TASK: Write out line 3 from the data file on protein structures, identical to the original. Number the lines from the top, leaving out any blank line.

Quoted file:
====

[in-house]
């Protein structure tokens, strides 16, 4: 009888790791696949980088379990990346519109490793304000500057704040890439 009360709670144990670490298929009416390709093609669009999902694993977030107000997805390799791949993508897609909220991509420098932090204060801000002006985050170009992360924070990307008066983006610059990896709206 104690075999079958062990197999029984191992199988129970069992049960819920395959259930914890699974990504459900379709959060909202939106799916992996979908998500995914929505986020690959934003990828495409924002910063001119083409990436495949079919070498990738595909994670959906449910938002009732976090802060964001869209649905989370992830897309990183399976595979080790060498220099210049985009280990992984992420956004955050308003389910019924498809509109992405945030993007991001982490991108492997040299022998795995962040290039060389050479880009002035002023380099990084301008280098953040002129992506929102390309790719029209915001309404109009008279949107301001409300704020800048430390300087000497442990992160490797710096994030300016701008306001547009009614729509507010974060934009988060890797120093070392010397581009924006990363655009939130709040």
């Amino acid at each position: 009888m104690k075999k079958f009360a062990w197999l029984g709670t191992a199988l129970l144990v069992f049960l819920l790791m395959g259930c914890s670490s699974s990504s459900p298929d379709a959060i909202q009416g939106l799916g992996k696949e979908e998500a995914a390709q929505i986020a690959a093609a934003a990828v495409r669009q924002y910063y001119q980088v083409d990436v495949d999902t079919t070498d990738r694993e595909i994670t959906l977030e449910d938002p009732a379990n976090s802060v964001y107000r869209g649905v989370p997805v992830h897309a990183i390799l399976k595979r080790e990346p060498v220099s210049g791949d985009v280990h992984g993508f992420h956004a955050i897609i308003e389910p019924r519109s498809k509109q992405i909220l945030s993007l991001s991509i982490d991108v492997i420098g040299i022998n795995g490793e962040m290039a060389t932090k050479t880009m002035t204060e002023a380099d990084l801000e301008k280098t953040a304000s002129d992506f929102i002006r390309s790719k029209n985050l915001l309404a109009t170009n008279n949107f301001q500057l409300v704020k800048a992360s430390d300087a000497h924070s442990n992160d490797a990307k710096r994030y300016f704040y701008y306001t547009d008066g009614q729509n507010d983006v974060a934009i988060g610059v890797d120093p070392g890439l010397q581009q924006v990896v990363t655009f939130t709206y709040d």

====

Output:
């Amino acid at each position: 009888m104690k075999k079958f009360a062990w197999l029984g709670t191992a199988l129970l144990v069992f049960l819920l790791m395959g259930c914890s670490s699974s990504s459900p298929d379709a959060i909202q009416g939106l799916g992996k696949e979908e998500a995914a390709q929505i986020a690959a093609a934003a990828v495409r669009q924002y910063y001119q980088v083409d990436v495949d999902t079919t070498d990738r694993e595909i994670t959906l977030e449910d938002p009732a379990n976090s802060v964001y107000r869209g649905v989370p997805v992830h897309a990183i390799l399976k595979r080790e990346p060498v220099s210049g791949d985009v280990h992984g993508f992420h956004a955050i897609i308003e389910p019924r519109s498809k509109q992405i909220l945030s993007l991001s991509i982490d991108v492997i420098g040299i022998n795995g490793e962040m290039a060389t932090k050479t880009m002035t204060e002023a380099d990084l801000e301008k280098t953040a304000s002129d992506f929102i002006r390309s790719k029209n985050l915001l309404a109009t170009n008279n949107f301001q500057l409300v704020k800048a992360s430390d300087a000497h924070s442990n992160d490797a990307k710096r994030y300016f704040y701008y306001t547009d008066g009614q729509n507010d983006v974060a934009i988060g610059v890797d120093p070392g890439l010397q581009q924006v990896v990363t655009f939130t709206y709040d």